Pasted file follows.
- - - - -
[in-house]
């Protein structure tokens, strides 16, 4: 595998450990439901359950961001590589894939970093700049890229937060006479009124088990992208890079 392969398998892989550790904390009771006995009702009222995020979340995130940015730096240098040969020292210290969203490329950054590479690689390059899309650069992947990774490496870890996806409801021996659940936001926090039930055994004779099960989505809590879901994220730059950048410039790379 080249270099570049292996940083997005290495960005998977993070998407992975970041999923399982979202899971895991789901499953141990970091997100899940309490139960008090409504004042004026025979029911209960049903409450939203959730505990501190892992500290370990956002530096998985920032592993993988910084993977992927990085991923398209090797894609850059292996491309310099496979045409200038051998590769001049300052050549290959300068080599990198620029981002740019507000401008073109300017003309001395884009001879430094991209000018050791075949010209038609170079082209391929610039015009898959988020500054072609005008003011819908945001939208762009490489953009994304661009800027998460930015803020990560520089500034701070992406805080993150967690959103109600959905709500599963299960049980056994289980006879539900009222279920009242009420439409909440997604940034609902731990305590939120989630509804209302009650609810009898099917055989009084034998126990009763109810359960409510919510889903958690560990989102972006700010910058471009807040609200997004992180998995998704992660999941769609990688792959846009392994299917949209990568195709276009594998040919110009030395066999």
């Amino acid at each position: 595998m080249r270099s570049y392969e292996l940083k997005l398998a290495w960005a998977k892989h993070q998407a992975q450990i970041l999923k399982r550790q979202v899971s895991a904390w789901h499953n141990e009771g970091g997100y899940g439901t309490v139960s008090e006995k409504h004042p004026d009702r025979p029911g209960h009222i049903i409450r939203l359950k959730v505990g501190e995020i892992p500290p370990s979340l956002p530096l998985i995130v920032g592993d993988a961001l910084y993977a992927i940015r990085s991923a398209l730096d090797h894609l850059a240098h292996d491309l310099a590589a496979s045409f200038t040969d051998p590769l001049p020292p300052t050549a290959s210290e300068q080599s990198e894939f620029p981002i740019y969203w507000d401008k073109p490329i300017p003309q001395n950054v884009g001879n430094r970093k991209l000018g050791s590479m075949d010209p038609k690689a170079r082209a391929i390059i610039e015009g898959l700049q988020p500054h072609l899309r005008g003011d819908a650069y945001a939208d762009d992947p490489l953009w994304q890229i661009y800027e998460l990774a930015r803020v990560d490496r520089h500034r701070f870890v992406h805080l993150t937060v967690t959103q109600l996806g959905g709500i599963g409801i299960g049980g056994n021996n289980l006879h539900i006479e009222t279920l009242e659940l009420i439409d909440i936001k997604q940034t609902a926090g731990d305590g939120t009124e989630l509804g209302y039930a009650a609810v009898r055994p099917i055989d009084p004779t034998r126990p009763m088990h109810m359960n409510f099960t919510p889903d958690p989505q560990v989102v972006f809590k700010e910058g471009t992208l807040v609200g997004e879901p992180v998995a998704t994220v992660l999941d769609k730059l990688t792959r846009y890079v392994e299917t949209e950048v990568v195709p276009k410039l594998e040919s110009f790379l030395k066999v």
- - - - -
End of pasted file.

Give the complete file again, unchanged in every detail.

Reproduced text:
[in-house]
């Protein structure tokens, strides 16, 4: 595998450990439901359950961001590589894939970093700049890229937060006479009124088990992208890079 392969398998892989550790904390009771006995009702009222995020979340995130940015730096240098040969020292210290969203490329950054590479690689390059899309650069992947990774490496870890996806409801021996659940936001926090039930055994004779099960989505809590879901994220730059950048410039790379 080249270099570049292996940083997005290495960005998977993070998407992975970041999923399982979202899971895991789901499953141990970091997100899940309490139960008090409504004042004026025979029911209960049903409450939203959730505990501190892992500290370990956002530096998985920032592993993988910084993977992927990085991923398209090797894609850059292996491309310099496979045409200038051998590769001049300052050549290959300068080599990198620029981002740019507000401008073109300017003309001395884009001879430094991209000018050791075949010209038609170079082209391929610039015009898959988020500054072609005008003011819908945001939208762009490489953009994304661009800027998460930015803020990560520089500034701070992406805080993150967690959103109600959905709500599963299960049980056994289980006879539900009222279920009242009420439409909440997604940034609902731990305590939120989630509804209302009650609810009898099917055989009084034998126990009763109810359960409510919510889903958690560990989102972006700010910058471009807040609200997004992180998995998704992660999941769609990688792959846009392994299917949209990568195709276009594998040919110009030395066999």
């Amino acid at each position: 595998m080249r270099s570049y392969e292996l940083k997005l398998a290495w960005a998977k892989h993070q998407a992975q450990i970041l999923k399982r550790q979202v899971s895991a904390w789901h499953n141990e009771g970091g997100y899940g439901t309490v139960s008090e006995k409504h004042p004026d009702r025979p029911g209960h009222i049903i409450r939203l359950k959730v505990g501190e995020i892992p500290p370990s979340l956002p530096l998985i995130v920032g592993d993988a961001l910084y993977a992927i940015r990085s991923a398209l730096d090797h894609l850059a240098h292996d491309l310099a590589a496979s045409f200038t040969d051998p590769l001049p020292p300052t050549a290959s210290e300068q080599s990198e894939f620029p981002i740019y969203w507000d401008k073109p490329i300017p003309q001395n950054v884009g001879n430094r970093k991209l000018g050791s590479m075949d010209p038609k690689a170079r082209a391929i390059i610039e015009g898959l700049q988020p500054h072609l899309r005008g003011d819908a650069y945001a939208d762009d992947p490489l953009w994304q890229i661009y800027e998460l990774a930015r803020v990560d490496r520089h500034r701070f870890v992406h805080l993150t937060v967690t959103q109600l996806g959905g709500i599963g409801i299960g049980g056994n021996n289980l006879h539900i006479e009222t279920l009242e659940l009420i439409d909440i936001k997604q940034t609902a926090g731990d305590g939120t009124e989630l509804g209302y039930a009650a609810v009898r055994p099917i055989d009084p004779t034998r126990p009763m088990h109810m359960n409510f099960t919510p889903d958690p989505q560990v989102v972006f809590k700010e910058g471009t992208l807040v609200g997004e879901p992180v998995a998704t994220v992660l999941d769609k730059l990688t792959r846009y890079v392994e299917t949209e950048v990568v195709p276009k410039l594998e040919s110009f790379l030395k066999v």